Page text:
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Invasive Worm Species Found in a Texas Woman’s Backyard

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It’s been confirmed that the New Guinea Flatworm, known to carry a parasite called the rat lungworm, was found in the backyard of a Pearland, Texas, home in mid-June. The Texas Invasive Species Institute (TISI) confirmed for Marranda Ganucheau that the worm has appeared in Texas, Florida, and Puerto Rico since 2015.

Also known as Platydemus manokwari, the New Guinea Flatworm is black in appearance with a pale stripe along its back. As far as its reputation goes, the International Union for Conservation of Nature (IUCN) has referenced it among the world’s “100 worst invasive alien species” due to its threat to the snail population. The TISI notes that it can grow up to 2.6 inches in length and is “known to be a paratenic host of the rat lungworm. The flatworm itself is not a parasite, but it has the potential to carry them. Please do not pick them up with your bare hands.”

Invasive Worm Species Found in a Texas Woman's Backyard

Photo: Facebook/Cristian Andrés Jarpa Martínez

With respect to the rat lungworm parasite which the worm itself can carry, the Centers for Disease Control (CDC) states that it is born in the lungs of rats (hence its name) and winds up in their fecal matter. Snails and certain worms then eat the infected feces and subsequently end up carrying the parasite. If these invertebrates somehow get ingested by humans, then there is a chance they can become infected. However, the parasite cannot be transferred from another human or pet to another human or pet. The CDC also provides clear information with respect to what the symptoms of infection are and further states that it is extremely rare.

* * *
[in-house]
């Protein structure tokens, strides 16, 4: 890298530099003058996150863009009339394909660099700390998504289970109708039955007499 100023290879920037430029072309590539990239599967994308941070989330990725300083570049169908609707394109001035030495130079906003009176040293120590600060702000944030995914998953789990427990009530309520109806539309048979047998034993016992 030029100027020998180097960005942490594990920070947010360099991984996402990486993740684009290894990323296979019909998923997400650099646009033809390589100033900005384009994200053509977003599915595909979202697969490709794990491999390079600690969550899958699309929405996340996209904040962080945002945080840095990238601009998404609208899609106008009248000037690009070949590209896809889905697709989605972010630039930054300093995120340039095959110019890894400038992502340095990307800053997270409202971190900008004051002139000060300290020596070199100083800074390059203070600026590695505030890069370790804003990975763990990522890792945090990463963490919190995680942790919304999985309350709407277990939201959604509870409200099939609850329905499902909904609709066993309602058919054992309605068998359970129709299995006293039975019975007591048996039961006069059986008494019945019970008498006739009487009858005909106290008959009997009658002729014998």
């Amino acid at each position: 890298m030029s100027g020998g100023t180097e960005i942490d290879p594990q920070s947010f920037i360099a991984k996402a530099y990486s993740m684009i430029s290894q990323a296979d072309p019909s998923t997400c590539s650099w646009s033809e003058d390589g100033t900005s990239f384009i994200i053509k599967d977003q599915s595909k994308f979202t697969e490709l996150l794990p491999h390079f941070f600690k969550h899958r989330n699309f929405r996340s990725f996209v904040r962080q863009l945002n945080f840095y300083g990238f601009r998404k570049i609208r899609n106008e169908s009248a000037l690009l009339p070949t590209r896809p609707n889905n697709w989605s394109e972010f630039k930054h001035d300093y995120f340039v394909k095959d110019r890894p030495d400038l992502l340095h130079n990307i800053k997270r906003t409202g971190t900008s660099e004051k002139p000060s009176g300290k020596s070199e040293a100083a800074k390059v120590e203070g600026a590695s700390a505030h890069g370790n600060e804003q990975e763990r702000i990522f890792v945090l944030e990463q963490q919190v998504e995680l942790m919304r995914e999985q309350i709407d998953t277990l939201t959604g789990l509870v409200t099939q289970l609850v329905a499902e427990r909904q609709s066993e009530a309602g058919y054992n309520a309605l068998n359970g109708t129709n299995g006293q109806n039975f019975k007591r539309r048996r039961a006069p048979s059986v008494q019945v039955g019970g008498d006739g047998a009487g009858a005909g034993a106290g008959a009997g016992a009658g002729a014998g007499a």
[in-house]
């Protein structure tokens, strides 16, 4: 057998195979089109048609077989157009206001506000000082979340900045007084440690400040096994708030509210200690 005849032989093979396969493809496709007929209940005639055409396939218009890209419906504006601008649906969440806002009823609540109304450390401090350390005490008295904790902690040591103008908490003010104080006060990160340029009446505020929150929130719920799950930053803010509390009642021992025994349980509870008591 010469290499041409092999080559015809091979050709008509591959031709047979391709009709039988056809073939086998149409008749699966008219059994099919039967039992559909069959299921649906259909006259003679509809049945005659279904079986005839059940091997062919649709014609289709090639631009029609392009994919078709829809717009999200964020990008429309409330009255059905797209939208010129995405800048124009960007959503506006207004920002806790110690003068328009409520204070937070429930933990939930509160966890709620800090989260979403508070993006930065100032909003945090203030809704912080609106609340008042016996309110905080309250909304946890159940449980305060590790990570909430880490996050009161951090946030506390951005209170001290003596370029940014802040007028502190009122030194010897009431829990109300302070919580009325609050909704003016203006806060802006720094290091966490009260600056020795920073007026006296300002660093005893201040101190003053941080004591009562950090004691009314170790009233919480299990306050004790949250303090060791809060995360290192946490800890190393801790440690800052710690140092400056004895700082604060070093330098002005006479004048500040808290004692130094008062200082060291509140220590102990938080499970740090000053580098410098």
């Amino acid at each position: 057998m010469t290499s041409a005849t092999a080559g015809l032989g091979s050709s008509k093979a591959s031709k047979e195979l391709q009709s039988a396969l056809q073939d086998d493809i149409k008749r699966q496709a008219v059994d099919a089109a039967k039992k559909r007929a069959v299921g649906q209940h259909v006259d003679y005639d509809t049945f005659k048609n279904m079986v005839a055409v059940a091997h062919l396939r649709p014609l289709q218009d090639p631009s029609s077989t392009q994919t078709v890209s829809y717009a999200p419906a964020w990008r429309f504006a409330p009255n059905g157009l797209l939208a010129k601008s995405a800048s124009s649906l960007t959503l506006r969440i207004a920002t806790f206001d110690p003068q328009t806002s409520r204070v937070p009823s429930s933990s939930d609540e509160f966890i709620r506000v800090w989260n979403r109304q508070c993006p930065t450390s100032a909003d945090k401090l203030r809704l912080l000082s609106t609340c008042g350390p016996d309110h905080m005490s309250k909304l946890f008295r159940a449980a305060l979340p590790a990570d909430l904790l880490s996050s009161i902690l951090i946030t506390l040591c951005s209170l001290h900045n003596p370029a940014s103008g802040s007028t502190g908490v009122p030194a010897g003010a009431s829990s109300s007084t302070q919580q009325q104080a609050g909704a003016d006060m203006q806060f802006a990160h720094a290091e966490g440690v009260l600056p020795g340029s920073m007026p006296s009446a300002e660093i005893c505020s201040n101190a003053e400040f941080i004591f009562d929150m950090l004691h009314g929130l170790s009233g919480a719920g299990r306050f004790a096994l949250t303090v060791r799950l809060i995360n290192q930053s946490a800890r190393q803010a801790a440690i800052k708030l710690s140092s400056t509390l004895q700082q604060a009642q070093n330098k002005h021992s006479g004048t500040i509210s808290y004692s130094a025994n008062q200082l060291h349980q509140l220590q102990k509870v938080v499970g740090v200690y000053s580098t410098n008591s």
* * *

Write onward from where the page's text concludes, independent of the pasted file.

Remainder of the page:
Invasive Worm Species Found in a Texas Woman's Backyard

Photo: Pexels

It’s believed that since Ganucheau raises butterflies in Pearland, which necessitates the purchase of a variety of plants at various garden centers and stores, the worms most likely made it to her property in the plants. This is the same way conservationists have come to believe it ended up making its way into the U.S. in the first place. “I saw this leech-looking worm and it was just really weird,” Ganucheau told click2houston.com. “It came back the next night, and then there was more of them.” It certainly makes a strong argument for shopping for plants that are native to Texas, which will still work well to attract the type of creatures you want in your garden. Since then, she has been working with the TISI on how to remove them from her property, including the use of a homemade solution.